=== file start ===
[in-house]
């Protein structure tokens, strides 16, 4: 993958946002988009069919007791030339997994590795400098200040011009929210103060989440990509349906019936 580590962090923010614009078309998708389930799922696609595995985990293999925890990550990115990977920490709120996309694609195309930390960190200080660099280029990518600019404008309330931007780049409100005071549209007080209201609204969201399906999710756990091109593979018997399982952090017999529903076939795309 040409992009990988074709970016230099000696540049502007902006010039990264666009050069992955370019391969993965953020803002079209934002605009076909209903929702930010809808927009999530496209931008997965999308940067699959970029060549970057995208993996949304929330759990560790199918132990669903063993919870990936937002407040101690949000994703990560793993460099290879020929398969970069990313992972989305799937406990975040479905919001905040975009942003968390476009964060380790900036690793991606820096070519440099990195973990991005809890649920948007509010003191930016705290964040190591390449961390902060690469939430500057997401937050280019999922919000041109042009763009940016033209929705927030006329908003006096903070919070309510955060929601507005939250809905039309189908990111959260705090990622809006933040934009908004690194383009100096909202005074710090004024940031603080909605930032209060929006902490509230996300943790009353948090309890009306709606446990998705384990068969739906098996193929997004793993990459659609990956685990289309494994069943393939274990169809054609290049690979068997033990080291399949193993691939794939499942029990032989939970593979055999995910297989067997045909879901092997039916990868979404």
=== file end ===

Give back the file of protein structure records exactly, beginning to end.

[in-house]
């Protein structure tokens, strides 16, 4: 993958946002988009069919007791030339997994590795400098200040011009929210103060989440990509349906019936 580590962090923010614009078309998708389930799922696609595995985990293999925890990550990115990977920490709120996309694609195309930390960190200080660099280029990518600019404008309330931007780049409100005071549209007080209201609204969201399906999710756990091109593979018997399982952090017999529903076939795309 040409992009990988074709970016230099000696540049502007902006010039990264666009050069992955370019391969993965953020803002079209934002605009076909209903929702930010809808927009999530496209931008997965999308940067699959970029060549970057995208993996949304929330759990560790199918132990669903063993919870990936937002407040101690949000994703990560793993460099290879020929398969970069990313992972989305799937406990975040479905919001905040975009942003968390476009964060380790900036690793991606820096070519440099990195973990991005809890649920948007509010003191930016705290964040190591390449961390902060690469939430500057997401937050280019999922919000041109042009763009940016033209929705927030006329908003006096903070919070309510955060929601507005939250809905039309189908990111959260705090990622809006933040934009908004690194383009100096909202005074710090004024940031603080909605930032209060929006902490509230996300943790009353948090309890009306709606446990998705384990068969739906098996193929997004793993990459659609990956685990289309494994069943393939274990169809054609290049690979068997033990080291399949193993691939794939499942029990032989939970593979055999995910297989067997045909879901092997039916990868979404």